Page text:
4) they were courageous, walking, as it were, right into the lion's den;

5) they were tenaciously loyal; and

6) they were generous to a fault.

These qualities endeared the brothers to their flocks and stood in sharp contrast to the worldly and political Roman Church of that day.

There was another characteristic that abounded in Patrick and spilled over into his followers: his mystical, supernatural powers. There are so many miracles attributed to Patrick of Ireland that one would think the First Century Apostles had come back to life: stories about warriors' swords going through him but not hurting him, of his walking through fire unharmed, of his running all the snakes out of Ireland, of his seeing visions, etc. It was these signs, coupled with the Gospel message of Christ's love and forgiveness and Patrick's own servant's heart, that convinced the superstitious, magic-minded Irish to believe in the true Creator God Jehovah.

Patrick performing miracles

After centuries of serving the world as bearers and protectors of the Light, the suffering of the Irish had just begun:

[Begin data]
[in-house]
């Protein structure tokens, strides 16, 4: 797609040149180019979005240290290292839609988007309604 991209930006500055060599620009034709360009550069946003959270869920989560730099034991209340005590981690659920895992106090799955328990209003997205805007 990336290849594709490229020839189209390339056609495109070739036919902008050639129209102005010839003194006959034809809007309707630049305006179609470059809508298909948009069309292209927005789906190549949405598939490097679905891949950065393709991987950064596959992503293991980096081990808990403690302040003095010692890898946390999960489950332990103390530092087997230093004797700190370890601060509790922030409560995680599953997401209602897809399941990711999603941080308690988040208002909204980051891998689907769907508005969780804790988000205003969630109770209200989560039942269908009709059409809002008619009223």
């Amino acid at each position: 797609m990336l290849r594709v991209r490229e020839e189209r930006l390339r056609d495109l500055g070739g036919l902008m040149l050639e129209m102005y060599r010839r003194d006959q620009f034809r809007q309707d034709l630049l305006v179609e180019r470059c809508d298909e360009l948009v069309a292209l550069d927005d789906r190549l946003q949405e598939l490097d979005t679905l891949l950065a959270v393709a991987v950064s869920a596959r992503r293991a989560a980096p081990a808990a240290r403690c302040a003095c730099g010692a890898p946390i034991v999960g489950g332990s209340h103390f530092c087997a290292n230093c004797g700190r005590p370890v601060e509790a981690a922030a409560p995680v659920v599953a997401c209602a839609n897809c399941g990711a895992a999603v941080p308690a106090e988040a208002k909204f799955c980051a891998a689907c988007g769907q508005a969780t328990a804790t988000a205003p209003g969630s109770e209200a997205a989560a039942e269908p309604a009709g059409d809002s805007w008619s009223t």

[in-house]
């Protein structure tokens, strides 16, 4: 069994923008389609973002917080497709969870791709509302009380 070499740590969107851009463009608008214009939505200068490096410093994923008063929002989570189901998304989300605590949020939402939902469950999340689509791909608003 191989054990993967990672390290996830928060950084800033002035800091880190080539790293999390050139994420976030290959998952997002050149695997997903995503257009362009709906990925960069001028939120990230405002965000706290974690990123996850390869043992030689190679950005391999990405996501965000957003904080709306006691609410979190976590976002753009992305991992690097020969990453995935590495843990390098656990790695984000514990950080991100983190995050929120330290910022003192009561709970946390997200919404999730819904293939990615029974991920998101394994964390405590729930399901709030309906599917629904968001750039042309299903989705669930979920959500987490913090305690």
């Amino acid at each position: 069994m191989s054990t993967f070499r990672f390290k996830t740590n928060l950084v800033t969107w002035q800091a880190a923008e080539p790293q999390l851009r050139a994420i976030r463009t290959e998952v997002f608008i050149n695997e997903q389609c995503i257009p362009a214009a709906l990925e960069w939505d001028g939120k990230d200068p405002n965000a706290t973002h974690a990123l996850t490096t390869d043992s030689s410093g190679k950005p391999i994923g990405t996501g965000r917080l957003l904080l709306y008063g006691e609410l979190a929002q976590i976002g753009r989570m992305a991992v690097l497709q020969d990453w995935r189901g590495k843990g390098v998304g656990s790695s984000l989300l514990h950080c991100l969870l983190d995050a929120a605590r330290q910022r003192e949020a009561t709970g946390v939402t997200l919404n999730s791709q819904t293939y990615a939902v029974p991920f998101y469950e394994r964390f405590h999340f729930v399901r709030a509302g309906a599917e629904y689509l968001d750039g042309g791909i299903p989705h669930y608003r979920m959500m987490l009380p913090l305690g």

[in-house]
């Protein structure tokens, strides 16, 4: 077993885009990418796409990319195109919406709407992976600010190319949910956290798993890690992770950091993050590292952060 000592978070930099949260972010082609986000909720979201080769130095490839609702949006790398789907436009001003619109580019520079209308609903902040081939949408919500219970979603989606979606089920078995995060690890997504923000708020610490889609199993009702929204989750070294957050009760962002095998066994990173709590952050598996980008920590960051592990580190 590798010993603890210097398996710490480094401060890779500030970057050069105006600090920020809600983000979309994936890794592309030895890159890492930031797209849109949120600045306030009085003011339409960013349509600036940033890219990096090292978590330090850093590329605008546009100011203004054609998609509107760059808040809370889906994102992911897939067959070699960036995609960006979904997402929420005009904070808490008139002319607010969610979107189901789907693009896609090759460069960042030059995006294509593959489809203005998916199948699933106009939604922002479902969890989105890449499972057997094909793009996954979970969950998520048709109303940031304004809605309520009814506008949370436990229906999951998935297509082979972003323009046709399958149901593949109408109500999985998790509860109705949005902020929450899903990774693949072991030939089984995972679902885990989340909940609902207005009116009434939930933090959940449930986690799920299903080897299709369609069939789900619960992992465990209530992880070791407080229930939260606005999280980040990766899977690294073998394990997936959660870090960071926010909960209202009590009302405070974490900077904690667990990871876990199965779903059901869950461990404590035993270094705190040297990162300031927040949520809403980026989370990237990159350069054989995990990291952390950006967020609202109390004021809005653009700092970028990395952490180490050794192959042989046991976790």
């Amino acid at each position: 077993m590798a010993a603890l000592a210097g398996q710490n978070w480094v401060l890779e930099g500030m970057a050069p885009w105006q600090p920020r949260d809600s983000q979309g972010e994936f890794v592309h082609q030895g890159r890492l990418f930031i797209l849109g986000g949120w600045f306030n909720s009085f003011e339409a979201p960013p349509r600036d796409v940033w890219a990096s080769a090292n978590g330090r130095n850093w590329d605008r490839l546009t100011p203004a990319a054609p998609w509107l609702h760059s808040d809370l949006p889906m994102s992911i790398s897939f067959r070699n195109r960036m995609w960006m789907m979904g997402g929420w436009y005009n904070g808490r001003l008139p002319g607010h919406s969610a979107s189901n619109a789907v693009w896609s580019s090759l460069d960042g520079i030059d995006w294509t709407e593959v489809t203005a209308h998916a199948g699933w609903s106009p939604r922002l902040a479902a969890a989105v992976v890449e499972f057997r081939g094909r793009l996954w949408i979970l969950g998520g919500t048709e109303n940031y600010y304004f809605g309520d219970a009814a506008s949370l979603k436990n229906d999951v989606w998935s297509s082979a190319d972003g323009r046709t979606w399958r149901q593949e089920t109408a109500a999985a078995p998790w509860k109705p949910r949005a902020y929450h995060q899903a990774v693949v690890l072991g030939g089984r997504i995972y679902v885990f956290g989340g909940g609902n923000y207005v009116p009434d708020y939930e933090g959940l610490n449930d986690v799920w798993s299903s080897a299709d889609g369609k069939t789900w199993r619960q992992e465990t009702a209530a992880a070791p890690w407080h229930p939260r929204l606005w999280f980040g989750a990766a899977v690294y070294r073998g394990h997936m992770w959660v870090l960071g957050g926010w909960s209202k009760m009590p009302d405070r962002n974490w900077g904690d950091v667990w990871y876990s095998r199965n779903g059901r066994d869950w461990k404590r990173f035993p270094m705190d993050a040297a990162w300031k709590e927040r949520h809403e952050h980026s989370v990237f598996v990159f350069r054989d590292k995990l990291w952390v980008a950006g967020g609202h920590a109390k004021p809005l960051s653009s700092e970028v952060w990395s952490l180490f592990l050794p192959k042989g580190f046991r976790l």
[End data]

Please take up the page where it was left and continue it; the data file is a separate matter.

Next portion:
In 793 AD, Danish Vikings began invading Briton and in 795, Norwegian Vikings raided Rathlin Island off the coast of Antrim, burning the church there. West coast monasteries on Inismurray and Inisborfin were plundered. By 875 AD, Norse invaders had destroyed all the monasteries the monks had built. Ireland never recovered its cultural leadership of Europe.

Vikings invade Ireland

In 1170 AD, Anglo-Normans invaded and occupied Ireland. Fortunately, the Irish were able to absorb them culturally.

In 1556 AD, the Elizabethan English invaded. They were met with opposition and subsequently destroyed the forests while trying to rout out dissenters.

In 1649 AD, Oliver Cromwell invaded and began the wholesale slaughter of Catholics. The Irish came close to extinction.

In 1690, the last of the Irish nobility left because of the intolerable conditions created by the British. (This was known as "the Flight of the Wild Geese.")